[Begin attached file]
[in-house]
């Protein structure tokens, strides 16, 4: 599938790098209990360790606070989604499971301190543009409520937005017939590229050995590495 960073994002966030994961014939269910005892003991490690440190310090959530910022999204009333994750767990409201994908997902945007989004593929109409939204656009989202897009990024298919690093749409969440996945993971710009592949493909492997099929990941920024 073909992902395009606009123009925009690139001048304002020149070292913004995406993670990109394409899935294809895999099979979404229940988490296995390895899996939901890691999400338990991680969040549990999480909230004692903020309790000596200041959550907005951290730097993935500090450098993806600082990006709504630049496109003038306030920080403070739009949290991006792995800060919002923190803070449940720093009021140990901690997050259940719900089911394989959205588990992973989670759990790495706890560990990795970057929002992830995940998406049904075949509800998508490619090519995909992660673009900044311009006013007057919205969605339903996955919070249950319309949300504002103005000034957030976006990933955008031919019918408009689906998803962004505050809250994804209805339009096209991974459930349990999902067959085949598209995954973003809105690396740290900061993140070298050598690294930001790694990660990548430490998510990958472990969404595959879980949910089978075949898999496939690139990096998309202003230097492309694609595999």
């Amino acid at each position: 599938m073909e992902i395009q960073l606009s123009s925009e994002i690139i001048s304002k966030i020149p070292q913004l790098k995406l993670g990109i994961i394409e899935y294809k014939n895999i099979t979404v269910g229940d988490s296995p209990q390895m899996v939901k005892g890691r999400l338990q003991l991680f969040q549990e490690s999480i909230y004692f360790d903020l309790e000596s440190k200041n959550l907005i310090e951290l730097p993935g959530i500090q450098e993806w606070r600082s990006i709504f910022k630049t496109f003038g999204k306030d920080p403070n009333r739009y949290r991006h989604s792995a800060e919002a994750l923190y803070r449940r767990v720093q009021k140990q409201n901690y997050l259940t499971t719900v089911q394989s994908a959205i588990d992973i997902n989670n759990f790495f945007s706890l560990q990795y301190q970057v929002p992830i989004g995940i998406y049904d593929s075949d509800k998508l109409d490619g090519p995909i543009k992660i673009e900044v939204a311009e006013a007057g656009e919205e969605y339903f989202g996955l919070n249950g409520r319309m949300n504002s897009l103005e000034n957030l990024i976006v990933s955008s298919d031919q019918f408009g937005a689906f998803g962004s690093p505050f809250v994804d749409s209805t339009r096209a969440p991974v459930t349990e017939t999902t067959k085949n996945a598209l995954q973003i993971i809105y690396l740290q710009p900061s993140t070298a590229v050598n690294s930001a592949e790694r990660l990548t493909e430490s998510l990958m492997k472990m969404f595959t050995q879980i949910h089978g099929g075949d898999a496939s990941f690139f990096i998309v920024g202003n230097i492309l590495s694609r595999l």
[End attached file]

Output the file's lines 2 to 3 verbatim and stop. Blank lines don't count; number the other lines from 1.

């Protein structure tokens, strides 16, 4: 599938790098209990360790606070989604499971301190543009409520937005017939590229050995590495 960073994002966030994961014939269910005892003991490690440190310090959530910022999204009333994750767990409201994908997902945007989004593929109409939204656009989202897009990024298919690093749409969440996945993971710009592949493909492997099929990941920024 073909992902395009606009123009925009690139001048304002020149070292913004995406993670990109394409899935294809895999099979979404229940988490296995390895899996939901890691999400338990991680969040549990999480909230004692903020309790000596200041959550907005951290730097993935500090450098993806600082990006709504630049496109003038306030920080403070739009949290991006792995800060919002923190803070449940720093009021140990901690997050259940719900089911394989959205588990992973989670759990790495706890560990990795970057929002992830995940998406049904075949509800998508490619090519995909992660673009900044311009006013007057919205969605339903996955919070249950319309949300504002103005000034957030976006990933955008031919019918408009689906998803962004505050809250994804209805339009096209991974459930349990999902067959085949598209995954973003809105690396740290900061993140070298050598690294930001790694990660990548430490998510990958472990969404595959879980949910089978075949898999496939690139990096998309202003230097492309694609595999």
């Amino acid at each position: 599938m073909e992902i395009q960073l606009s123009s925009e994002i690139i001048s304002k966030i020149p070292q913004l790098k995406l993670g990109i994961i394409e899935y294809k014939n895999i099979t979404v269910g229940d988490s296995p209990q390895m899996v939901k005892g890691r999400l338990q003991l991680f969040q549990e490690s999480i909230y004692f360790d903020l309790e000596s440190k200041n959550l907005i310090e951290l730097p993935g959530i500090q450098e993806w606070r600082s990006i709504f910022k630049t496109f003038g999204k306030d920080p403070n009333r739009y949290r991006h989604s792995a800060e919002a994750l923190y803070r449940r767990v720093q009021k140990q409201n901690y997050l259940t499971t719900v089911q394989s994908a959205i588990d992973i997902n989670n759990f790495f945007s706890l560990q990795y301190q970057v929002p992830i989004g995940i998406y049904d593929s075949d509800k998508l109409d490619g090519p995909i543009k992660i673009e900044v939204a311009e006013a007057g656009e919205e969605y339903f989202g996955l919070n249950g409520r319309m949300n504002s897009l103005e000034n957030l990024i976006v990933s955008s298919d031919q019918f408009g937005a689906f998803g962004s690093p505050f809250v994804d749409s209805t339009r096209a969440p991974v459930t349990e017939t999902t067959k085949n996945a598209l995954q973003i993971i809105y690396l740290q710009p900061s993140t070298a590229v050598n690294s930001a592949e790694r990660l990548t493909e430490s998510l990958m492997k472990m969404f595959t050995q879980i949910h089978g099929g075949d898999a496939s990941f690139f990096i998309v920024g202003n230097i492309l590495s694609r595999l």